Stress and the Brain
It’s often said that stress is bad, but this isn’t entirely true. Some stress is actually useful because it can motivate us, help us meet deadlines, or escape alarming situations. In fact, when we experience moderate stress, this is when our performance is actually at its peak.
So what happens when stress is ‘bad’? Let’s first look at what is happening inside the brain when we experience stress.
The emotional processing part of the brain, the amygdala, receives information from the eyes and ears. It then sends messages to the hypothalamus, which is akin to the brain’s central command centre. This is what will then kickstart a flood of adrenaline and cortisol, rapid breathing, a quickened heart rate, clammy hands, and so on. In other words, the typical stress response. The hypothalamus also works in conjunction with the pituitary gland and the adrenals.
The problem with chronic stress is that it keeps these three ‘switched on’ at a moderate level, ready to accelerate the full stress response when another threat appears. The constant stream of epinephrine (also known as adrenaline) surging through the body can increase blood pressure, damage arteries and blood vessels, and raise the risk of a heart attack.
And while lots of people lose their appetite during times of sudden stress thanks to adrenaline in their system, long-term stress can see you putting on weight. This is because cortisol, a hormone released by the adrenals, increases appetite.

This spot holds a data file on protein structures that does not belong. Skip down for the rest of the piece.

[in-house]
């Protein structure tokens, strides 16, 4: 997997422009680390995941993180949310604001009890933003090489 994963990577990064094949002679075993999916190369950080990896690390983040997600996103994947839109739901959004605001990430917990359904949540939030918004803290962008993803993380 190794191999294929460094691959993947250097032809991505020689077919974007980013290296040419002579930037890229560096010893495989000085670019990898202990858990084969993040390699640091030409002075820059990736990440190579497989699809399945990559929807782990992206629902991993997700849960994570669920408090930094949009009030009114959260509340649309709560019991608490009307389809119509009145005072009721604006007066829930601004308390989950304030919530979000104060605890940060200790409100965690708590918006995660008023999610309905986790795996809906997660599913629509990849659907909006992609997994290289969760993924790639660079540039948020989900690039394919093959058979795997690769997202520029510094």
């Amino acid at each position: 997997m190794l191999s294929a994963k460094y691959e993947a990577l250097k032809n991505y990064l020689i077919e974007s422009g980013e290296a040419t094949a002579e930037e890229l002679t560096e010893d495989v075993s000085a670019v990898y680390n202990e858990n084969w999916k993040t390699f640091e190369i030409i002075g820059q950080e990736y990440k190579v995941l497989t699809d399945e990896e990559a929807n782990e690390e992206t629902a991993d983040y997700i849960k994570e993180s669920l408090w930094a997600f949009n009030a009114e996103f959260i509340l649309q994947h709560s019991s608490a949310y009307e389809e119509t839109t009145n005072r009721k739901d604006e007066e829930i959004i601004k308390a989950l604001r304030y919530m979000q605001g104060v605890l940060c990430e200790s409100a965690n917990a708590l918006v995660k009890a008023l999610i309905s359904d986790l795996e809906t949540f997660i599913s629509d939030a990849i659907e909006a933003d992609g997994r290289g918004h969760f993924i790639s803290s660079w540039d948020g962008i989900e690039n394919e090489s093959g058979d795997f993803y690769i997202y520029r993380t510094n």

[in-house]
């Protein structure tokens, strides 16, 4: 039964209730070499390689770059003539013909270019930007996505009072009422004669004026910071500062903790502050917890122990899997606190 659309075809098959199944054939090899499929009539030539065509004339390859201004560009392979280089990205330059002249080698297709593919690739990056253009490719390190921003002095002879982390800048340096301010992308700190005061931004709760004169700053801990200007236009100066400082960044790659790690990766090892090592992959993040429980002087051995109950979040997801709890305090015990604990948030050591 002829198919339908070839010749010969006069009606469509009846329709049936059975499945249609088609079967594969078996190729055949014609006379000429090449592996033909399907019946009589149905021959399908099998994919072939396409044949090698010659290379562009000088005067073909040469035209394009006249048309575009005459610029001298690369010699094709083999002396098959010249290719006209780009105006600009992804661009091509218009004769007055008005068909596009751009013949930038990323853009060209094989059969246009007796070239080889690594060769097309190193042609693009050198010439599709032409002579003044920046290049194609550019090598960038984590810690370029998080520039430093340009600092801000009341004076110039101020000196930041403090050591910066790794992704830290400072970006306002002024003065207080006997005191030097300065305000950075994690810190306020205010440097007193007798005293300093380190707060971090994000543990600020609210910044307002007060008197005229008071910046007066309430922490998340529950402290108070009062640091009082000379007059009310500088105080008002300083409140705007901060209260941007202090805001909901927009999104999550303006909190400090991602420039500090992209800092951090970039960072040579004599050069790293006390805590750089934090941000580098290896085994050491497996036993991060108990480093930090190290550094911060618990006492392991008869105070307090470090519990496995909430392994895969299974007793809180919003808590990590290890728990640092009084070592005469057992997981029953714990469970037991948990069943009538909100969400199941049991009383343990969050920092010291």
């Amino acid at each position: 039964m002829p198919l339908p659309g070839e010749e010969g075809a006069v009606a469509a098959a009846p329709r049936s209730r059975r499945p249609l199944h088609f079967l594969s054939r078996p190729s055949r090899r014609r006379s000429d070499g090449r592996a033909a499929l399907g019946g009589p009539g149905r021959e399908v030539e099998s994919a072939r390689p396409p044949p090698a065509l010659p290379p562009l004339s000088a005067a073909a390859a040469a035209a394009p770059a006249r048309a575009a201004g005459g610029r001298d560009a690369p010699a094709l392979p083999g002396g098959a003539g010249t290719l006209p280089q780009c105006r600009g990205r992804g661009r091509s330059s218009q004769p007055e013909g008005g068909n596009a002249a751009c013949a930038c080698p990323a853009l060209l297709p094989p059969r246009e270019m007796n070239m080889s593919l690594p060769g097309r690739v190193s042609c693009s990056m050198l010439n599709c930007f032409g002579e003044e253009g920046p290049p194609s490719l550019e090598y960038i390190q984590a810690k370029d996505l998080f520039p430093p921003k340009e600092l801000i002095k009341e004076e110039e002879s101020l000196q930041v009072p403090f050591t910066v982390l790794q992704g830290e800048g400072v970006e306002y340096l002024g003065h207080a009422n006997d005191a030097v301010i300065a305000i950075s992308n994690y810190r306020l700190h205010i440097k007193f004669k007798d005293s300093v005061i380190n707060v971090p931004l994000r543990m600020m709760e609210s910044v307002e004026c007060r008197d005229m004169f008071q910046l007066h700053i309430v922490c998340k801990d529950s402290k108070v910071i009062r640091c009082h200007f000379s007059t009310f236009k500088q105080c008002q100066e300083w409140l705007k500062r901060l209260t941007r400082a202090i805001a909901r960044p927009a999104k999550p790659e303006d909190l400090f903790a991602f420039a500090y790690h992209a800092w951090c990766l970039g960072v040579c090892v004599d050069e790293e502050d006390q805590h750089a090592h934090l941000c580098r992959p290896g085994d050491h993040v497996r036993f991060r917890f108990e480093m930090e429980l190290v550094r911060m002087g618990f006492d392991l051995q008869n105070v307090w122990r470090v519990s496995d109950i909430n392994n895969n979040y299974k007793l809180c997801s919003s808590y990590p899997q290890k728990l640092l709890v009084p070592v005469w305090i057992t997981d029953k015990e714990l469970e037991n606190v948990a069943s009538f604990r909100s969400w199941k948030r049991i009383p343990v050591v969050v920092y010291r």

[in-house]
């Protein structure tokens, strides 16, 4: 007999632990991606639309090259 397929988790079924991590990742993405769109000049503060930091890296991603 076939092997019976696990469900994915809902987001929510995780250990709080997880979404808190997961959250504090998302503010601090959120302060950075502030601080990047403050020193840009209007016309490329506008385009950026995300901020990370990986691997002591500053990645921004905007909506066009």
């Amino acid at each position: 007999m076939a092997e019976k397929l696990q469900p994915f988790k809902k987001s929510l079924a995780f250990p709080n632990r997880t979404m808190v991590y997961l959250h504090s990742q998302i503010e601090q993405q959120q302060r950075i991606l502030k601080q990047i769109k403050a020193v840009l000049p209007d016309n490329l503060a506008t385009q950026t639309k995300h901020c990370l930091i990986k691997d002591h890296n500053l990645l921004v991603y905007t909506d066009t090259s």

How stress changes the brain
Ages the brain
Recent findings presented by a University of Wisconsin research team at the Alzheimer’s Association International Conference in London found that stressful events can age your brain by up to four years. These events can range from a job loss to divorce, to living in a disadvantaged area. The researchers found the decline was related to poorer memory and thinking skills.
This part of the brain — the one that first processes threats and emotions — has been shown in multiple studies as being heavily impacted by chronic stress. Children with anxiety and who have experienced stressful situations in early life usually have an enlarged amygdala compared to other children. However, there is good news. Meditation has been shown to shrink the amygdala, and consequently improve emotional stability and the perception and processing of stress.
Weakened immune system
Have you ever noticed that when you’re under stress, you tend to get sick more often? This is your immune system (over) reacting to an infection that it could normally fight off successfully. It isn’t clear how stress weakens the immune system but it is believed that the body can’t control the inflammatory response as efficiently during periods of chronic stress.
Many people tend to think they perform better under stress, but this isn’t entirely true. Although stress can help with motivation, it isn’t ideal for decision-making. For example, studies have shown that when confronted with a decision while feeling stressed, people tend to give more weight to the positives rather than the negatives. This might not seem problematic at first, but instead of acting conservatively and thinking the problem through, people take more risks.
As Kinesiologists, we know that stress is an inevitable part of life. Our goal is to help you manage your stress levels and get some balance back into your life.
– Tania O’Neill McGowan, O’Neill Kinesiology College Director
Visit a Kinesiologist at O’Neill Kinesiology College to get help managing stress levels and leading a more balanced life. Find a qualified Advanced Kinesiologist near you on www.WhatIsKinesiology.com.au/Clinics or call us on (08) 9330 7443.